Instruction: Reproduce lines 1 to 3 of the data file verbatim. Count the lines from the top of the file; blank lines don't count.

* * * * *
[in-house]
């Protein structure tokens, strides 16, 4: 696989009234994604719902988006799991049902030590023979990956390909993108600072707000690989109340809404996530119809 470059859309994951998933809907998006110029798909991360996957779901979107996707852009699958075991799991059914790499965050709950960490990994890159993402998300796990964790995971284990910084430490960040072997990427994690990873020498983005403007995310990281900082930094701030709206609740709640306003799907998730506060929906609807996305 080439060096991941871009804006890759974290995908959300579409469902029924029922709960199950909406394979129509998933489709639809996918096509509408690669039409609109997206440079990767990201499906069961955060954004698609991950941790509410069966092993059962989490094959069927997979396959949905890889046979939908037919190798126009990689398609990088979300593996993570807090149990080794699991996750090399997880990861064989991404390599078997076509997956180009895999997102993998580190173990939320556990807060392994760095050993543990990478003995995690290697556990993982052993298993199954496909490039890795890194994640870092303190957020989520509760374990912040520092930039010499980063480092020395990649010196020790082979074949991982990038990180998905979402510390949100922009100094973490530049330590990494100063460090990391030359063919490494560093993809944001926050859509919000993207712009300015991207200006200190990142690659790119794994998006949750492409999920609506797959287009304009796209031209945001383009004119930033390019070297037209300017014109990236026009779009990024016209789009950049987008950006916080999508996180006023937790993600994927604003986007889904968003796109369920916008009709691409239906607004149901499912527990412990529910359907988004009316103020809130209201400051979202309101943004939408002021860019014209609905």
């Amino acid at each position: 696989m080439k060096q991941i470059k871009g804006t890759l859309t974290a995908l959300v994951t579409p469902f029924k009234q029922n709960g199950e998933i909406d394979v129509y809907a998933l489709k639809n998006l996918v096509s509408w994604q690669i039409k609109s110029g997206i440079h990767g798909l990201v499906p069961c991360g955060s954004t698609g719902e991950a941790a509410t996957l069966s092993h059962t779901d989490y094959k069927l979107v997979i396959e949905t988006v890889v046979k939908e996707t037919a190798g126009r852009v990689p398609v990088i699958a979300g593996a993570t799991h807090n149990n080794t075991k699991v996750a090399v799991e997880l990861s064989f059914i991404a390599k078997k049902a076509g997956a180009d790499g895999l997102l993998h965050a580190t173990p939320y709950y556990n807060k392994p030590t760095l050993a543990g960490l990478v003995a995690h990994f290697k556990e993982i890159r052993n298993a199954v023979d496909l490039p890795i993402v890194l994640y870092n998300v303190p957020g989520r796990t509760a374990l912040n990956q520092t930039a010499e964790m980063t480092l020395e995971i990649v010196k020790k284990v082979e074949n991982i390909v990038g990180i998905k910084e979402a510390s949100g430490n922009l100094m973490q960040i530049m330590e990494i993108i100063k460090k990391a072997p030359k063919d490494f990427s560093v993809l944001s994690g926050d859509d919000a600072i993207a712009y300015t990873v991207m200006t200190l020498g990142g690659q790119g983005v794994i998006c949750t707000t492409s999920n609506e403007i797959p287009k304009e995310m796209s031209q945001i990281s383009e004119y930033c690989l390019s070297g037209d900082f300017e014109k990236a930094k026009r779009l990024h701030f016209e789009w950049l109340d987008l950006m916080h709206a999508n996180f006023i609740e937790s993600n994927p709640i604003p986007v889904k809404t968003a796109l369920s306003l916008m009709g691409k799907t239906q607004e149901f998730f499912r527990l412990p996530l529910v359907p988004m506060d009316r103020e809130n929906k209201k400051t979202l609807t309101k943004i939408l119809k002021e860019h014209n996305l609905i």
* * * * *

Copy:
[in-house]
């Protein structure tokens, strides 16, 4: 696989009234994604719902988006799991049902030590023979990956390909993108600072707000690989109340809404996530119809 470059859309994951998933809907998006110029798909991360996957779901979107996707852009699958075991799991059914790499965050709950960490990994890159993402998300796990964790995971284990910084430490960040072997990427994690990873020498983005403007995310990281900082930094701030709206609740709640306003799907998730506060929906609807996305 080439060096991941871009804006890759974290995908959300579409469902029924029922709960199950909406394979129509998933489709639809996918096509509408690669039409609109997206440079990767990201499906069961955060954004698609991950941790509410069966092993059962989490094959069927997979396959949905890889046979939908037919190798126009990689398609990088979300593996993570807090149990080794699991996750090399997880990861064989991404390599078997076509997956180009895999997102993998580190173990939320556990807060392994760095050993543990990478003995995690290697556990993982052993298993199954496909490039890795890194994640870092303190957020989520509760374990912040520092930039010499980063480092020395990649010196020790082979074949991982990038990180998905979402510390949100922009100094973490530049330590990494100063460090990391030359063919490494560093993809944001926050859509919000993207712009300015991207200006200190990142690659790119794994998006949750492409999920609506797959287009304009796209031209945001383009004119930033390019070297037209300017014109990236026009779009990024016209789009950049987008950006916080999508996180006023937790993600994927604003986007889904968003796109369920916008009709691409239906607004149901499912527990412990529910359907988004009316103020809130209201400051979202309101943004939408002021860019014209609905």
């Amino acid at each position: 696989m080439k060096q991941i470059k871009g804006t890759l859309t974290a995908l959300v994951t579409p469902f029924k009234q029922n709960g199950e998933i909406d394979v129509y809907a998933l489709k639809n998006l996918v096509s509408w994604q690669i039409k609109s110029g997206i440079h990767g798909l990201v499906p069961c991360g955060s954004t698609g719902e991950a941790a509410t996957l069966s092993h059962t779901d989490y094959k069927l979107v997979i396959e949905t988006v890889v046979k939908e996707t037919a190798g126009r852009v990689p398609v990088i699958a979300g593996a993570t799991h807090n149990n080794t075991k699991v996750a090399v799991e997880l990861s064989f059914i991404a390599k078997k049902a076509g997956a180009d790499g895999l997102l993998h965050a580190t173990p939320y709950y556990n807060k392994p030590t760095l050993a543990g960490l990478v003995a995690h990994f290697k556990e993982i890159r052993n298993a199954v023979d496909l490039p890795i993402v890194l994640y870092n998300v303190p957020g989520r796990t509760a374990l912040n990956q520092t930039a010499e964790m980063t480092l020395e995971i990649v010196k020790k284990v082979e074949n991982i390909v990038g990180i998905k910084e979402a510390s949100g430490n922009l100094m973490q960040i530049m330590e990494i993108i100063k460090k990391a072997p030359k063919d490494f990427s560093v993809l944001s994690g926050d859509d919000a600072i993207a712009y300015t990873v991207m200006t200190l020498g990142g690659q790119g983005v794994i998006c949750t707000t492409s999920n609506e403007i797959p287009k304009e995310m796209s031209q945001i990281s383009e004119y930033c690989l390019s070297g037209d900082f300017e014109k990236a930094k026009r779009l990024h701030f016209e789009w950049l109340d987008l950006m916080h709206a999508n996180f006023i609740e937790s993600n994927p709640i604003p986007v889904k809404t968003a796109l369920s306003l916008m009709g691409k799907t239906q607004e149901f998730f499912r527990l412990p996530l529910v359907p988004m506060d009316r103020e809130n929906k209201k400051t979202l609807t309101k943004i939408l119809k002021e860019h014209n996305l609905i």